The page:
Today sees the release of October data from the Ulster Bank Northern Ireland PMI®. The latest report – produced for Ulster Bank by IHS Markit – indicated that the Northern Ireland private sector remained in contraction. Business activity, new orders and employment all decreased over the month, albeit at softer rates than in September. Meanwhile, inflationary pressures also moderated.
Northern Ireland’s private sector has started the fourth quarter the way it ended the third, with business conditions deteriorating. However, the pace of decline in output, new orders, employment, exports and future output expectations all eased in October relative to September. Nevertheless, the picture painted by local businesses remains a rather gloomy one. Output, exports and employment have now been falling for eight, nine and 10 months respectively. Northern Ireland remains rooted to the bottom of the regional league table for output and orders. Furthermore, local firms continue to see their input costs rise at faster rates than anywhere else in the UK.
At a sector level, there was some modest improvement for manufacturing and services with a return to positive growth in some areas. For instance, manufacturing output expanded for the first time in six months and the rapid decline in orders appears to be levelling-off. Meanwhile services firms increased headcount, albeit marginally, for the first time in 10 months, with businesses more optimistic about output growth in a year’s time.
Context is important here, as manufacturing’s improvement is coming off the weakest quarter (Q3) in 10½-years. Similarly, the improvements cited by service sector firms follow multi-year lows. It remains to be seen whether these latest improvements are sustained.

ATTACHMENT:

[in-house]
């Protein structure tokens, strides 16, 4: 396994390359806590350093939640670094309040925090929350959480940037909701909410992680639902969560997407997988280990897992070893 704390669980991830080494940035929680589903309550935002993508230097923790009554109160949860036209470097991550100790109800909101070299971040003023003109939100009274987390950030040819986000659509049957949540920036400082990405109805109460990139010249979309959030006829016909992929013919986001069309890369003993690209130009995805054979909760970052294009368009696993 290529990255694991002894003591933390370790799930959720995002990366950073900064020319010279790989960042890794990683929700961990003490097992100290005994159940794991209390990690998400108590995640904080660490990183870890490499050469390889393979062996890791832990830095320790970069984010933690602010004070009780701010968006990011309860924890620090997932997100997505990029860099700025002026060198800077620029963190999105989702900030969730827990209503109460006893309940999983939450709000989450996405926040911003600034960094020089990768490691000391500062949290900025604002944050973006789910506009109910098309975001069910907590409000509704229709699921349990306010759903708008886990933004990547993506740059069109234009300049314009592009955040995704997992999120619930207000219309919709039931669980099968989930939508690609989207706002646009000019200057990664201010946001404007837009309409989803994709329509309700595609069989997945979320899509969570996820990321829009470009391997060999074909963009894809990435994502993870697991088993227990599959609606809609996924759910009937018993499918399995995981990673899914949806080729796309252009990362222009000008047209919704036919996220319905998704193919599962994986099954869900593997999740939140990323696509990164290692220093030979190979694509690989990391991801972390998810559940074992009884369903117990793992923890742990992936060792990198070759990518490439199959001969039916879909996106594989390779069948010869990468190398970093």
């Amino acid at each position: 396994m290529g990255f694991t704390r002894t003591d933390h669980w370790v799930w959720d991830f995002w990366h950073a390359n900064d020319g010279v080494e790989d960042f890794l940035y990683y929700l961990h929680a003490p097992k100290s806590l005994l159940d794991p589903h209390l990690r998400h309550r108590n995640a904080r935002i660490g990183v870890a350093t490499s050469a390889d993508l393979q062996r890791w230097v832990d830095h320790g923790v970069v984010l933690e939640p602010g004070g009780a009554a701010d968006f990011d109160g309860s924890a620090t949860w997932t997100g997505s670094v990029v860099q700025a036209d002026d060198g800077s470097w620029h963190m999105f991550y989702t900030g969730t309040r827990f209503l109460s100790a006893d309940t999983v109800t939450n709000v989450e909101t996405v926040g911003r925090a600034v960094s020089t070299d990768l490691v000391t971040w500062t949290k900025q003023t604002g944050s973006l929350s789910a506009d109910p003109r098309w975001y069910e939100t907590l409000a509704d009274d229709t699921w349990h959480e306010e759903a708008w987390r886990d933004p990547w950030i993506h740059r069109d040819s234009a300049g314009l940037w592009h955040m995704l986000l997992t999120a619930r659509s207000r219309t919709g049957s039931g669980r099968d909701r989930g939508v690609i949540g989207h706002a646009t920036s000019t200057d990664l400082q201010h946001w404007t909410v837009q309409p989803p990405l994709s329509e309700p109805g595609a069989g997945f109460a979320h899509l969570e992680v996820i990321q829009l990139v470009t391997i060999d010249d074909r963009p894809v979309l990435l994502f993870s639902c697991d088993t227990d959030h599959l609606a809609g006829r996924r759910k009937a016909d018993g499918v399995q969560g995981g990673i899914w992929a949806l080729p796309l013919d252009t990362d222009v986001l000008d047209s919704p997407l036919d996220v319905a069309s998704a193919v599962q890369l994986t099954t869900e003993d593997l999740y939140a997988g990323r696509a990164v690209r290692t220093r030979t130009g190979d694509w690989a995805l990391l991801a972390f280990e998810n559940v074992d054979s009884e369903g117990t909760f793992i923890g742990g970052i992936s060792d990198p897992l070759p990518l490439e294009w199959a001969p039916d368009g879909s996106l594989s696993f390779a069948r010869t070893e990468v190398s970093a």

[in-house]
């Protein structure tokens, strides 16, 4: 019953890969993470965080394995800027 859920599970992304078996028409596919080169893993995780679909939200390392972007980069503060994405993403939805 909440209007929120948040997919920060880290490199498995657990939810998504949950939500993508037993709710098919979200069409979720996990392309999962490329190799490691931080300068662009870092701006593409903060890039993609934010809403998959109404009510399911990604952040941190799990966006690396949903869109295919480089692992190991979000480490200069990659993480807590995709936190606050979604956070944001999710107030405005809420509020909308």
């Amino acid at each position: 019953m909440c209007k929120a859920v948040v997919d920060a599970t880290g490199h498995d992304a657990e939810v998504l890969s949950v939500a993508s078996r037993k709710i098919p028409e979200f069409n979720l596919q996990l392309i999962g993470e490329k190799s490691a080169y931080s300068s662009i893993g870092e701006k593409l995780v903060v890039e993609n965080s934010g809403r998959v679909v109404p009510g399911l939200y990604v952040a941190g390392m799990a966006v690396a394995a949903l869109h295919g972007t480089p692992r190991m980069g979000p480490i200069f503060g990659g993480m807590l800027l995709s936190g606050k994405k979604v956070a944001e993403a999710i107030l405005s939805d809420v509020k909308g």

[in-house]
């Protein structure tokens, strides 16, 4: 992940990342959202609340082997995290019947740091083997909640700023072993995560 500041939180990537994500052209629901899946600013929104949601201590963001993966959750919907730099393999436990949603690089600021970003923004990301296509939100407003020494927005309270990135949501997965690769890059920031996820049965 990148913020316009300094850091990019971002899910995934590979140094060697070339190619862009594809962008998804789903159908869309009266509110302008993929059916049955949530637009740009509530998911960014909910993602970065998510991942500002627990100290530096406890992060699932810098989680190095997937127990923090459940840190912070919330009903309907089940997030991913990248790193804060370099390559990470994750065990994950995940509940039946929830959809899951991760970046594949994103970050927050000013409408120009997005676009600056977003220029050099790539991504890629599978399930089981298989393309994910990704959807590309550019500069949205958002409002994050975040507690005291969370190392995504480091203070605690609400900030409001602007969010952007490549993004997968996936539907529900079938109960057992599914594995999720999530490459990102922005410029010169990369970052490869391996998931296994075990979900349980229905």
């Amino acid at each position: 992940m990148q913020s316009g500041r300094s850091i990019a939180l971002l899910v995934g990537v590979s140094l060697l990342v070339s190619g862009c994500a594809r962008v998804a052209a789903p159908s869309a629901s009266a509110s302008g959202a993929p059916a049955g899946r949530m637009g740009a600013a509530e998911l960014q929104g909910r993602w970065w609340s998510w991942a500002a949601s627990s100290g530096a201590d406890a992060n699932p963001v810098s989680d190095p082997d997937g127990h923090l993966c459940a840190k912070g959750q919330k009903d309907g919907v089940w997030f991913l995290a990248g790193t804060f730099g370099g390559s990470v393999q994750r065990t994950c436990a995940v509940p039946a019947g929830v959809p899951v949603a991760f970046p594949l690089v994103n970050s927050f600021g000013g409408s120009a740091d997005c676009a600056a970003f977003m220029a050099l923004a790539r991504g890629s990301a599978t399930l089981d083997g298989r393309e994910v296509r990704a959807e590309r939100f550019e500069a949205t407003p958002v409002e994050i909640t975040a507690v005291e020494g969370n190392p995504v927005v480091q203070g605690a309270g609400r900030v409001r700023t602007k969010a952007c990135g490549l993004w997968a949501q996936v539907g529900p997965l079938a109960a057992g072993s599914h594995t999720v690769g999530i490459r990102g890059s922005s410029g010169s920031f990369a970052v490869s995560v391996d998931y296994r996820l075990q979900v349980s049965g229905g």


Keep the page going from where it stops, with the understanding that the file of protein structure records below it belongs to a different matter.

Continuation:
The environment for construction and retail remains even more challenging. Both sectors saw the pace of contraction accelerate across a number of indicators, with retail reporting the fastest rates of decline amongst all sectors in terms of output/sales, orders and employment. Retailers have reported falling sales throughout 2019 with orders falling in October at their fastest pace in almost 8½-years. This is feeding through to employment with staffing levels falling at their fastest rate in seven years. These findings chime with incoming news on new car sales and demand for retail property. All of which point to subdued consumer confidence.
Looking ahead, Northern Ireland remains the only UK region where firms expect output to be lower in twelve months’ time. However, firms are significantly less pessimistic than they were in September. Last month’s Brexit deal has done little to reduce the high degree of uncertainty facing businesses. With election fever now gripping the country, political uncertainty and business uncertainty will loom large in 2020.
The main findings of the October survey were as follows:
The headline seasonally adjusted Business Activity Index posted 44.9 in October, up from 43.6 in September but still pointing to a marked monthly reduction in output across the private sector. Activity has now decreased in each of the past eight months, with Brexit uncertainty again the most widely mentioned factor leading to the latest decline.
New orders continued to fall at a sharp pace, with clients reportedly reluctant to commit to new projects amid ongoing Brexit uncertainty. Meanwhile, the rate of contraction in new export orders remained substantial, despite softening from the more than eight-year record posted in September.
As has been the case in each month of 2019 so far, staffing levels decreased in October. That said, the rate of job cuts was slight and the weakest since February. Input prices continued to rise sharply, due to currency weakness and higher staff costs, but the rate of inflation was at a five-month low. Output prices, meanwhile, rose at the softest pace since April. On balance, firms remained pessimistic regarding the 12-month outlook for output, the only UK region for which this was the case. That said, sentiment improved from the position in September, with service providers expecting business activity to rise over the coming year.